Kevin Moore very quietly released a new bag o’ tricks that has two of the coolest controls for WPF that I’ve seen in awhile: transition and reveal.
Transition is gnarly: it provides the infrastructure to create a visual transition between any two visuals in WPF. These visuals could be controls, vector graphics, images, 3D or, really, anything. What is nice is that the architecture of the control is extensible, such that you can define a new transition quite easily. There are a bunch of built in transitions, both 2D and 3D. Many of the 2D transitions are modeled after the stock transitions available in Windows Movie Maker. (Some, like Rotate Wipe, remind me of the transitions in Star Wars, A New Hope.) The 3D ones are quite nice and include cloth, page, doors and explode.
Reveal is also quite powerful. Rather than a transition, it provides animation to reveal something — anything — in WPF. This isn’t just an opacity fade but rather a directional unveiling. For example, when clicking a treeview item, imagine the item animating in view instead of just appearing.
Both of these controls are the kind of control that allows for people to write “better” UI, in the sense of UI that doesn’t just slap the user around, but gracefully moves the user from state to state. Reminds me of the tagline that has been used in association with WPF: “build the UI of your dreams.”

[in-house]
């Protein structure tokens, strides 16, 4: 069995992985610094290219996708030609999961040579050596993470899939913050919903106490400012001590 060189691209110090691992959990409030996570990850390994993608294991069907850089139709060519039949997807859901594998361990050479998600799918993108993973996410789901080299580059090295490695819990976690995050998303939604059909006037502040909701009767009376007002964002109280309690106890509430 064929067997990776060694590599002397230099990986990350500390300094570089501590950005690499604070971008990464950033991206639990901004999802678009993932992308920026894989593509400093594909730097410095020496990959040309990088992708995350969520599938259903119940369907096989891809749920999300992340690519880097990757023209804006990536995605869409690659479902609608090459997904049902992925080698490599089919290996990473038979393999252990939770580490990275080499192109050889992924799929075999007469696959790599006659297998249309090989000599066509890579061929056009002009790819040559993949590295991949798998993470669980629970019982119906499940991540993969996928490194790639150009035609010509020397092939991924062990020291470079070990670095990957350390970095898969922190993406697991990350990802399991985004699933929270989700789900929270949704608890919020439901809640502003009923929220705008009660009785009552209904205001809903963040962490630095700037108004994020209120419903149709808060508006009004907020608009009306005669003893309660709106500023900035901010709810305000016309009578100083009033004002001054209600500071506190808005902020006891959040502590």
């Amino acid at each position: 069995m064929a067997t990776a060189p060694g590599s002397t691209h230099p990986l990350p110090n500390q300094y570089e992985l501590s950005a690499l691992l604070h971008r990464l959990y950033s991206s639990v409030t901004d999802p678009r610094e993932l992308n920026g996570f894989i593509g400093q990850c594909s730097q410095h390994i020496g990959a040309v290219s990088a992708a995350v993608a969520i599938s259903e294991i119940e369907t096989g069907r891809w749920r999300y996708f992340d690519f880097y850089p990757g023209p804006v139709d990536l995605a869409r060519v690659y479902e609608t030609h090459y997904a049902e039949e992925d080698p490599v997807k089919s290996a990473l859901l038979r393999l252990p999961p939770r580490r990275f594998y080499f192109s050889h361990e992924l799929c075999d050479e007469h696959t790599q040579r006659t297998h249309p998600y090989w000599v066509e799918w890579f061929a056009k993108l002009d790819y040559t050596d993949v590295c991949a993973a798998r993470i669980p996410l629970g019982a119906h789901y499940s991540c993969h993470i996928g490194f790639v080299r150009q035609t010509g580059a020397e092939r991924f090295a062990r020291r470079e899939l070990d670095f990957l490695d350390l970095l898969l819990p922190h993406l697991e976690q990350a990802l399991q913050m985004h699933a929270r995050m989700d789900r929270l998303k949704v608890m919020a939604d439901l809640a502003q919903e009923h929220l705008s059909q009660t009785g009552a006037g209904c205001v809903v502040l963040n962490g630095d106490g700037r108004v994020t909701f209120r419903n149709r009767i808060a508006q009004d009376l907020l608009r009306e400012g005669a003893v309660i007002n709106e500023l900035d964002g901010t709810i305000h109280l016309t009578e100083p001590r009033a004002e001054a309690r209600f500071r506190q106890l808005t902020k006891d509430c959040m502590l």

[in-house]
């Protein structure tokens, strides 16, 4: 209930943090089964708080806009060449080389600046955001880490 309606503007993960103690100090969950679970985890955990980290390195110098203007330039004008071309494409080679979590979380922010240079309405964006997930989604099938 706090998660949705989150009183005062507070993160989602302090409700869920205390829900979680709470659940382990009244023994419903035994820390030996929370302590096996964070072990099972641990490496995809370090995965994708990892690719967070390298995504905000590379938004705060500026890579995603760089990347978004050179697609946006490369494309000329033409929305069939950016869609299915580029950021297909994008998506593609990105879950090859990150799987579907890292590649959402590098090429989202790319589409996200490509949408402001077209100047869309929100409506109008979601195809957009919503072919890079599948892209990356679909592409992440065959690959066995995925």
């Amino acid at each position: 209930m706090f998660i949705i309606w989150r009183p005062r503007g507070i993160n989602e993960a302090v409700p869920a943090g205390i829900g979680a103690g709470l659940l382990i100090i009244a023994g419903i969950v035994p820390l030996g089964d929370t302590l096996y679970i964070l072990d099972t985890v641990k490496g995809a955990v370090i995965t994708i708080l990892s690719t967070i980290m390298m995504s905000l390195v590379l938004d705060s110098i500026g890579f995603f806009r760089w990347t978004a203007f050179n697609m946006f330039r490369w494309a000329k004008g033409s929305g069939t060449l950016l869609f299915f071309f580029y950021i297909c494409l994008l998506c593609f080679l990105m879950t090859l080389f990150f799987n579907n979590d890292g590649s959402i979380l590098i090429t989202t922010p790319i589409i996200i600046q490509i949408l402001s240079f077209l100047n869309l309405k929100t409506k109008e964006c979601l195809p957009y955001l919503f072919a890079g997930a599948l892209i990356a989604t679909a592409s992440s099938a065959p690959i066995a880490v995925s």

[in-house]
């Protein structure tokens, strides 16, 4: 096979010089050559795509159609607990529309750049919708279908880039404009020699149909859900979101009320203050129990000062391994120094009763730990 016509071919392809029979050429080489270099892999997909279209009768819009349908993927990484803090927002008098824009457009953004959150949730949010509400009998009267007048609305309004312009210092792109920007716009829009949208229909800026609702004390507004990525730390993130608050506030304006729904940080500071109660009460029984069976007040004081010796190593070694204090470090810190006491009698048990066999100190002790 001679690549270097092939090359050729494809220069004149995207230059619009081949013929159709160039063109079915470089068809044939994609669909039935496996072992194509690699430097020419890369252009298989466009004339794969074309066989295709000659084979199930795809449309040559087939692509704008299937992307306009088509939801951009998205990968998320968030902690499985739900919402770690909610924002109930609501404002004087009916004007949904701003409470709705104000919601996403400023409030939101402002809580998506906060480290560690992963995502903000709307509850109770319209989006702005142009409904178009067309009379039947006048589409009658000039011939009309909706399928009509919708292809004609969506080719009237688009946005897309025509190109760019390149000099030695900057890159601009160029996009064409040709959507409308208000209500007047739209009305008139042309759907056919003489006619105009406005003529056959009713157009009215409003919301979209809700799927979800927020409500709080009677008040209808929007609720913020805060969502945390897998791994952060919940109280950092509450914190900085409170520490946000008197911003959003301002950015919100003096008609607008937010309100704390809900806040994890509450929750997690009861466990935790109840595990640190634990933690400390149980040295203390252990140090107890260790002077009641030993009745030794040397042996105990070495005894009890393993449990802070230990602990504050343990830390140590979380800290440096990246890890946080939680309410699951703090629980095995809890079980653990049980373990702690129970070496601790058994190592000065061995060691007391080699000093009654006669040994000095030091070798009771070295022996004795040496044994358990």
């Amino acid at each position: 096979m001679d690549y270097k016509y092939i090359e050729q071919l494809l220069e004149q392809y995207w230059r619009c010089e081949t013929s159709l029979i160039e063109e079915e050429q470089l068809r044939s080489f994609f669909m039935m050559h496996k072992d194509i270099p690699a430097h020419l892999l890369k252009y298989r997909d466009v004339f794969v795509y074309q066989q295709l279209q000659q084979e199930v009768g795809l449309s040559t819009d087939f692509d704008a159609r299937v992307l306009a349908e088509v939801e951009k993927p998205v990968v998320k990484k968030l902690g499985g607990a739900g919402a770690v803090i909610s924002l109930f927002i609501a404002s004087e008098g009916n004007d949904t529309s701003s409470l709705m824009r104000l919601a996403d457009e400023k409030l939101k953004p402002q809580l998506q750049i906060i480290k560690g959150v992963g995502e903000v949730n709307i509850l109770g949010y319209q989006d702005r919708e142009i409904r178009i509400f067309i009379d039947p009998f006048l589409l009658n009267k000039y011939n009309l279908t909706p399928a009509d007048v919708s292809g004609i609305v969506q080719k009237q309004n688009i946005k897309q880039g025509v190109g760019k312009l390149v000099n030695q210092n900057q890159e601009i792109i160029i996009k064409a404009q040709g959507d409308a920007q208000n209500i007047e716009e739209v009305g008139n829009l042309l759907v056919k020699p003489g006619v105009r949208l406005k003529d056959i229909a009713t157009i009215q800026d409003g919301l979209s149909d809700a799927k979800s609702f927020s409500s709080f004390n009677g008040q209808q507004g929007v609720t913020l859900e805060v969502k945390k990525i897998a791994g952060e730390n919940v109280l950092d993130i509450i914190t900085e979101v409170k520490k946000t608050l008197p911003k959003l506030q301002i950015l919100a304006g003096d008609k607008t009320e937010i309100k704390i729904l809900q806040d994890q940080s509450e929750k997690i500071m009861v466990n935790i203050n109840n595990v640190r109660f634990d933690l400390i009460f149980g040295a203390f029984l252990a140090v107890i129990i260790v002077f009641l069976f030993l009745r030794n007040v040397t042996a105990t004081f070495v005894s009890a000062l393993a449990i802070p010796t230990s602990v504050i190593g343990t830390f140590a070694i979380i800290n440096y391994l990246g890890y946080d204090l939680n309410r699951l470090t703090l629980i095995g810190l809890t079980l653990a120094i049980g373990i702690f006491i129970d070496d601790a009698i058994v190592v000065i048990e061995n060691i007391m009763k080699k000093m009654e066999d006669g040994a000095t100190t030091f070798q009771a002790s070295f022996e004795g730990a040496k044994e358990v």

With the importance of using custom controls to create beautiful UI in mind, I implemented these controls in a new version of the Avalon Feature Fest. You can run it here (beware it is a 16mb download because of the video.) and download the source here. It is a great overview of WPF when giving a presentation and trying to explain what, in fact, WPF is. As such, I added a new section called Custom Controls, where I show off Transition, Reveal and Zap Scroller. The point being: WPF allows you to build incredibly powerful control above and beyond the controls “in the box”. The other point: other people are starting to build these controls and the ecosystem will start to thrive with great controls. In fact, at MIX, there were a number of companies announcing just that. And, knowing Kevin, expect more goodies to continue to end up in his bag o’ tricks.
Here’s some screenshots from the transition control of good old limecat in the middle of a 3D cloth transition: